0

The first option is better because it makes very clear that there is a very clear developer option that the user can see. Furthermore, when a user activates the developer option, they most certainly want to use it. Further, with the big button to switch between the two modes, the user can effortlessly switch between the two modes without going through the ...


0

You should also check out the site UI Patters. You might find inspirations that would spark you with ideas of what you could do, but also (and sometimes more importantly) what not to do :) You could also check out Dribble for inspiration. Finally, you should read this post about "The Laws of Sh!&^y Dashboards" ... it's a great read Also, I don't ...


1

To answer your questions first: the "Add New" button needs to be immediately visible, regardless of the user's screen size or the list's length. That being said, at the top of the list seems to be the most logical (or KISS) choice. What I'd argue is equally important is to make that button really stand out (using color, size, whitespace...). As for the ...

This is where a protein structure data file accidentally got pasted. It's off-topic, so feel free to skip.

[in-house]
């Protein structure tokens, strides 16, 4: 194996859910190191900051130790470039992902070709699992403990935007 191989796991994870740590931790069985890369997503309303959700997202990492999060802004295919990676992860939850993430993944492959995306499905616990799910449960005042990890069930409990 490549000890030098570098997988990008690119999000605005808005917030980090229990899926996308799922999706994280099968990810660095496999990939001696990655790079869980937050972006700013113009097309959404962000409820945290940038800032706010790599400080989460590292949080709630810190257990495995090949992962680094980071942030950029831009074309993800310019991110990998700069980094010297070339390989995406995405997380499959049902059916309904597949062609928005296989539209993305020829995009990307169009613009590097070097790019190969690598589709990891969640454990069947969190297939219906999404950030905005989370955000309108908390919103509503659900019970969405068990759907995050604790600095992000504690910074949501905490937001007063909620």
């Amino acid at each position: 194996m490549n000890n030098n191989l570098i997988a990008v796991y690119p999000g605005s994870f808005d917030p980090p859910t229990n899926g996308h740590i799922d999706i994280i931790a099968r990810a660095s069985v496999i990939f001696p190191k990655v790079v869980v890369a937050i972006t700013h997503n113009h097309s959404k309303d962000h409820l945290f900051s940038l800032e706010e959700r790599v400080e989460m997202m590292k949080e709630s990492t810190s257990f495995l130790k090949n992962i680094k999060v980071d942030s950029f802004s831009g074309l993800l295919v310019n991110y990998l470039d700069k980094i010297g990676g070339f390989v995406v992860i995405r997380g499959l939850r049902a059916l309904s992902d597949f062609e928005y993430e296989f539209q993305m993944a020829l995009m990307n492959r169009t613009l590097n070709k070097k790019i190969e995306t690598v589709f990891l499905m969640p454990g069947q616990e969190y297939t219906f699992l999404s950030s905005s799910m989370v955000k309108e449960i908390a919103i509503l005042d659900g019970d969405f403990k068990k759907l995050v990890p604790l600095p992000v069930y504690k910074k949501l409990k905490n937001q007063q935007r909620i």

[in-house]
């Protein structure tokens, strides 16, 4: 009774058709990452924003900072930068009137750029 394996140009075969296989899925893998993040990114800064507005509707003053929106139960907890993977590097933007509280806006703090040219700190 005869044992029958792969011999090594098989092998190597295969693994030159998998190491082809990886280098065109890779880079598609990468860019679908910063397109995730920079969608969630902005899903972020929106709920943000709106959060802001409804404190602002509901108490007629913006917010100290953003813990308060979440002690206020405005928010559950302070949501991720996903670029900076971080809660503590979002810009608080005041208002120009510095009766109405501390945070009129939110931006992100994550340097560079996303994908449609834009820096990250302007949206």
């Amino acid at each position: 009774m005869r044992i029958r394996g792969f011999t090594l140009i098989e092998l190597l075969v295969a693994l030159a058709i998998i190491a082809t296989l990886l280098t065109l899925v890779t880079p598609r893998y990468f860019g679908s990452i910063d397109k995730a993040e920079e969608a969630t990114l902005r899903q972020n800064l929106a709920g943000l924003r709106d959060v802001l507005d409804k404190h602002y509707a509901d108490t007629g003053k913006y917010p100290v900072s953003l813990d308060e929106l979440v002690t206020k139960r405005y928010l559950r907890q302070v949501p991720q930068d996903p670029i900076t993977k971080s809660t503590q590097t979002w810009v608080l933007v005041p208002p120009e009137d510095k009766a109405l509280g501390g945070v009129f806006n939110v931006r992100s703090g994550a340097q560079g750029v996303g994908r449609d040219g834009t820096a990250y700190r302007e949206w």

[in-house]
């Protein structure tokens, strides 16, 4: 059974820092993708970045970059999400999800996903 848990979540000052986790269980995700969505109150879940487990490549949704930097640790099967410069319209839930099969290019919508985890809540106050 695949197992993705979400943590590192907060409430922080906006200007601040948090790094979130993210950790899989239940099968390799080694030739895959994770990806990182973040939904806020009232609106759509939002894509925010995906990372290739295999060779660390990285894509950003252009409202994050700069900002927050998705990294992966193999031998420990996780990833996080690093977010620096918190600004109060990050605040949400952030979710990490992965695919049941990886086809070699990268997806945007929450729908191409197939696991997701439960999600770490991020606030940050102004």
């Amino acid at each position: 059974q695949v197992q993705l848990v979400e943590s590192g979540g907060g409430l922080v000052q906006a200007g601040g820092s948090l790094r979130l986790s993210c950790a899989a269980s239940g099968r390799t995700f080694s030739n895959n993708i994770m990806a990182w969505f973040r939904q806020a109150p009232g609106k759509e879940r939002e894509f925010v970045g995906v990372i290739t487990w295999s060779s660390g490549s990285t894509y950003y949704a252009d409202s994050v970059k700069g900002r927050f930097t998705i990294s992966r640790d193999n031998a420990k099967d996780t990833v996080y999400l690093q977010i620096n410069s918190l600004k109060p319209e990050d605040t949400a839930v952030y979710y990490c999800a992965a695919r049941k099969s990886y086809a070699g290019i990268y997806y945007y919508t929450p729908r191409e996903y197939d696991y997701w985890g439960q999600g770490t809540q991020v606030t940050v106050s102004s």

0

You can use it if you make sure touch enabled users can still use it. Also, make sure the page won't reload when users try to enable the hover drop down with a click. I've seen some examples where users tried to click which caused the page to reload and resulted in no drop down.


0

There's an option to keep both. Some users will find it very useful to have a hover feature, especially on a desktop. While for the others, mainly the touch screen users - You can make the following adjustments in your CSS: http://stackoverflow.com/questions/2851663/how-do-i-simulate-a-hover-with-a-touch-in-touch-enabled-browsers


0

If you're creating for desktop, it's ok to enable it. Just don't forget to add a little delay on it so the user's screen don't start showing lists nonstop on passing the mouse fast, that can be annoying.


0

When taking a Mobile First approach, your navigation would be determined by your product being used on a phone. If this is the case, drop downs would be a poor choice. Not only do hover States not exist in mobile, but they increase complexity (typically unnecessarily). This scales to desktop where ideally you would share the same navigation hierarchy ...


1